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Unite States m Pickles et a1.

Primary Examiner-Maynard R. Wilbur Assistant Examiner-S. C. Buczinski ABSTRACT Tactical radio navigation systems provide distance measuring information to an interrogating aircraft in response to pairs of interrogation pulses received at a beacon transponder, the system also provides bearing and identification information. The transponder receives pairs of interrogation pulses which are decoded into a single pulse for operation of a reply transmitter. Bearing, distance and identification determining signals are generated by the reply transmitter and its antennas. A single antenna functions to both receive the interrogation pulses and radiate the position determining signals. To provide the required bearing information, the antenna radiates pulses from a central antenna array that is stationary with respect to a support housing. These pulses are modulated at a 15 Hz frequency by parasitic elements rotating around the stationary central array. Further modulation of the transmitted pulses at a 135 Hz frequency, superimposed on the 15 Hz frequency, is provided by additional parasitic elements also rotating about the central antenna array. Both the low band frequency parasitic elements and the high band frequency parasitic elements have a configuration to provide improved radiation from the antenna above the horizontal. Also to improve the antenna radiation pattern, the 135 Hz parasitic elements are positioned on a rotating drum of a dielectric material, such as fiberglass. To still further improve the amount of radiation energy above the horizontal reference, radio frequency chokes are coupled to the central antenna array in the feed line from the signal transmitter.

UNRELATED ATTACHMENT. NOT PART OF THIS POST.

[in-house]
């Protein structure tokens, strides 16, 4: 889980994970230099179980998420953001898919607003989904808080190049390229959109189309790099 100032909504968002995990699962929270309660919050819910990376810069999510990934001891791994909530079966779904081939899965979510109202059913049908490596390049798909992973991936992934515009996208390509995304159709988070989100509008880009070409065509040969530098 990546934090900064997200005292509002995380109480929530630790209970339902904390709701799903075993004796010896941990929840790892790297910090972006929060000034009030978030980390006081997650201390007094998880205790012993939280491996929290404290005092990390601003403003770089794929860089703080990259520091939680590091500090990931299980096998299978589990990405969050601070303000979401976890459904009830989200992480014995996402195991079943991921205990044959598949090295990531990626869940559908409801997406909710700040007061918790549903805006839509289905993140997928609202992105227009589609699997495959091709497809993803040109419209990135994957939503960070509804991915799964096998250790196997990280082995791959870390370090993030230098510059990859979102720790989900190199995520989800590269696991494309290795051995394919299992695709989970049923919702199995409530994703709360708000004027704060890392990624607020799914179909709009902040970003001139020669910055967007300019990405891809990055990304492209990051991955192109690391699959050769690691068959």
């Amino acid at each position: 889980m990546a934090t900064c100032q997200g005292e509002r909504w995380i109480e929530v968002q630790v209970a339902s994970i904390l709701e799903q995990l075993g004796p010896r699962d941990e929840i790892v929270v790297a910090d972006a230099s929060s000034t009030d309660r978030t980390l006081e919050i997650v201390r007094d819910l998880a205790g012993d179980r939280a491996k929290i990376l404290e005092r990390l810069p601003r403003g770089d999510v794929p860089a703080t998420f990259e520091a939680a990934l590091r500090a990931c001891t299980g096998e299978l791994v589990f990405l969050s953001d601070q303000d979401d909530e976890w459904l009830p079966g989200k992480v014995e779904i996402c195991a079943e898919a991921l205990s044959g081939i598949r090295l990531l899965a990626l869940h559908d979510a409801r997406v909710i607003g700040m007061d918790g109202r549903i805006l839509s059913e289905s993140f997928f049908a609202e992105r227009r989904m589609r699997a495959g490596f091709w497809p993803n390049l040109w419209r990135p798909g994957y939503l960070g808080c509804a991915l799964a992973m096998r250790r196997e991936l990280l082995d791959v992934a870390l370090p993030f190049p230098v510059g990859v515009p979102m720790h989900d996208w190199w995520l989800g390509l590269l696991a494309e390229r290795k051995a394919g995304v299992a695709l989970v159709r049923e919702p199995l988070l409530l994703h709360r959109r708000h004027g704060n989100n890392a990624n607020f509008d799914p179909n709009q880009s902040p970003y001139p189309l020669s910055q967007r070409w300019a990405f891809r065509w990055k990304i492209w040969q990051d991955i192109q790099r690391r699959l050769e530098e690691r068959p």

22 Claims, 9 Drawing Figures I35 HZ PARASITIC ELEMENTS 0x005 CURRENT SHLO, sNoo- 83 SIGNAL o- 1 l RETURN 15H: PARASITIC M T ELE ENS 00 I 15 Hz PICKOFF I35 Hz PICKOFF 4) [350 Hz PICKOFF PATENTED 5W EQTiQBEMS 3mm 1 w DIODE CURRENT gHLD.GND -H SIGNAL RETURN MAIN RF 88 Q 0 l5 HZ PICKOFF Q 0 B5 HZ PICKOFF A L i 0 1350 H2 PICKOFF FiG.